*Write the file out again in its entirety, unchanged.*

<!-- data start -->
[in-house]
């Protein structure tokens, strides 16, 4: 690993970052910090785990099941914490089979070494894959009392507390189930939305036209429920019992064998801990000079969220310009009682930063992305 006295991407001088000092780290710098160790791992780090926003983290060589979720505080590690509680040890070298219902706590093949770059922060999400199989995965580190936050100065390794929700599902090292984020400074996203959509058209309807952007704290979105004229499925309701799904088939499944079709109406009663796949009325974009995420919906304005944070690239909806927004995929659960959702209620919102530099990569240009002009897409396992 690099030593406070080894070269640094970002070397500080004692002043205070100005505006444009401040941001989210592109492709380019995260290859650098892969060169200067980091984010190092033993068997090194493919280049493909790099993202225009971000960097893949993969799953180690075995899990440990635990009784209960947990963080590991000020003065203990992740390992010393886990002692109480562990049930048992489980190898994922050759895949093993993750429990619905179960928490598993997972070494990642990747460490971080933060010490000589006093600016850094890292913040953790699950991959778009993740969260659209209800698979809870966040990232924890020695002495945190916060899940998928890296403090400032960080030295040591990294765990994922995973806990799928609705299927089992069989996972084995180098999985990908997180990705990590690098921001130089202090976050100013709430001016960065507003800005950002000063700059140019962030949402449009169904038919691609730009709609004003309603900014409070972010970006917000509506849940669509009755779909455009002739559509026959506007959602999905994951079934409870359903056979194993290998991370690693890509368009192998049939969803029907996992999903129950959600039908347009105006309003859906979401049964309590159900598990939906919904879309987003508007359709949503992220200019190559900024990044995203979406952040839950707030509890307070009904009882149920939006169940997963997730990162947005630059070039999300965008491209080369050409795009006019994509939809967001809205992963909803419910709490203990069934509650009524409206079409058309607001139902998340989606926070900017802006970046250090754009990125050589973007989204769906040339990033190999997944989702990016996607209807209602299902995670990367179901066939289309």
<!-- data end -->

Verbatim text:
[in-house]
């Protein structure tokens, strides 16, 4: 690993970052910090785990099941914490089979070494894959009392507390189930939305036209429920019992064998801990000079969220310009009682930063992305 006295991407001088000092780290710098160790791992780090926003983290060589979720505080590690509680040890070298219902706590093949770059922060999400199989995965580190936050100065390794929700599902090292984020400074996203959509058209309807952007704290979105004229499925309701799904088939499944079709109406009663796949009325974009995420919906304005944070690239909806927004995929659960959702209620919102530099990569240009002009897409396992 690099030593406070080894070269640094970002070397500080004692002043205070100005505006444009401040941001989210592109492709380019995260290859650098892969060169200067980091984010190092033993068997090194493919280049493909790099993202225009971000960097893949993969799953180690075995899990440990635990009784209960947990963080590991000020003065203990992740390992010393886990002692109480562990049930048992489980190898994922050759895949093993993750429990619905179960928490598993997972070494990642990747460490971080933060010490000589006093600016850094890292913040953790699950991959778009993740969260659209209800698979809870966040990232924890020695002495945190916060899940998928890296403090400032960080030295040591990294765990994922995973806990799928609705299927089992069989996972084995180098999985990908997180990705990590690098921001130089202090976050100013709430001016960065507003800005950002000063700059140019962030949402449009169904038919691609730009709609004003309603900014409070972010970006917000509506849940669509009755779909455009002739559509026959506007959602999905994951079934409870359903056979194993290998991370690693890509368009192998049939969803029907996992999903129950959600039908347009105006309003859906979401049964309590159900598990939906919904879309987003508007359709949503992220200019190559900024990044995203979406952040839950707030509890307070009904009882149920939006169940997963997730990162947005630059070039999300965008491209080369050409795009006019994509939809967001809205992963909803419910709490203990069934509650009524409206079409058309607001139902998340989606926070900017802006970046250090754009990125050589973007989204769906040339990033190999997944989702990016996607209807209602299902995670990367179901066939289309």